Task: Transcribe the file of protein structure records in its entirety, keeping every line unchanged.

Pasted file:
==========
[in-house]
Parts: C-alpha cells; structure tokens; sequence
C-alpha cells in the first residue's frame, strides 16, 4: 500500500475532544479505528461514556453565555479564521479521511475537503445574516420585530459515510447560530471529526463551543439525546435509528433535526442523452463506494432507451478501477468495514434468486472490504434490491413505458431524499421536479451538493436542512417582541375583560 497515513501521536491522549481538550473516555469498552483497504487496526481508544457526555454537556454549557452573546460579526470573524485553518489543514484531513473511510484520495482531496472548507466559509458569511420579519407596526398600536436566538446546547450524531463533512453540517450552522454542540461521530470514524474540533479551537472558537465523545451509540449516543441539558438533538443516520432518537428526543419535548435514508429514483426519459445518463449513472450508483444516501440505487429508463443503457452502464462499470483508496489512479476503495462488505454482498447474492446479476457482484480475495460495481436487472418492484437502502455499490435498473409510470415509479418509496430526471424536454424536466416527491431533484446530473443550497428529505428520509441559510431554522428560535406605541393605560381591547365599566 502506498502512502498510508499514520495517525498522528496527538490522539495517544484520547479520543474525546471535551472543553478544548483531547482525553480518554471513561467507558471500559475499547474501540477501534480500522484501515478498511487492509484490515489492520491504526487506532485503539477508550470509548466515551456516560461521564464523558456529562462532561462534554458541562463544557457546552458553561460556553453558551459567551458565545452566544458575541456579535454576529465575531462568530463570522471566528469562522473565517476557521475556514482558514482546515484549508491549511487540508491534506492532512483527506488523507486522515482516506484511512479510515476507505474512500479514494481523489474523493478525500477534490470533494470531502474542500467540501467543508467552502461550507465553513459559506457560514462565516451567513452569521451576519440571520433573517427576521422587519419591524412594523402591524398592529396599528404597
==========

[in-house]
Parts: C-alpha cells; structure tokens; sequence
C-alpha cells in the first residue's frame, strides 16, 4: 500500500475532544479505528461514556453565555479564521479521511475537503445574516420585530459515510447560530471529526463551543439525546435509528433535526442523452463506494432507451478501477468495514434468486472490504434490491413505458431524499421536479451538493436542512417582541375583560 497515513501521536491522549481538550473516555469498552483497504487496526481508544457526555454537556454549557452573546460579526470573524485553518489543514484531513473511510484520495482531496472548507466559509458569511420579519407596526398600536436566538446546547450524531463533512453540517450552522454542540461521530470514524474540533479551537472558537465523545451509540449516543441539558438533538443516520432518537428526543419535548435514508429514483426519459445518463449513472450508483444516501440505487429508463443503457452502464462499470483508496489512479476503495462488505454482498447474492446479476457482484480475495460495481436487472418492484437502502455499490435498473409510470415509479418509496430526471424536454424536466416527491431533484446530473443550497428529505428520509441559510431554522428560535406605541393605560381591547365599566 502506498502512502498510508499514520495517525498522528496527538490522539495517544484520547479520543474525546471535551472543553478544548483531547482525553480518554471513561467507558471500559475499547474501540477501534480500522484501515478498511487492509484490515489492520491504526487506532485503539477508550470509548466515551456516560461521564464523558456529562462532561462534554458541562463544557457546552458553561460556553453558551459567551458565545452566544458575541456579535454576529465575531462568530463570522471566528469562522473565517476557521475556514482558514482546515484549508491549511487540508491534506492532512483527506488523507486522515482516506484511512479510515476507505474512500479514494481523489474523493478525500477534490470533494470531502474542500467540501467543508467552502461550507465553513459559506457560514462565516451567513452569521451576519440571520433573517427576521422587519419591524412594523402591524398592529396599528404597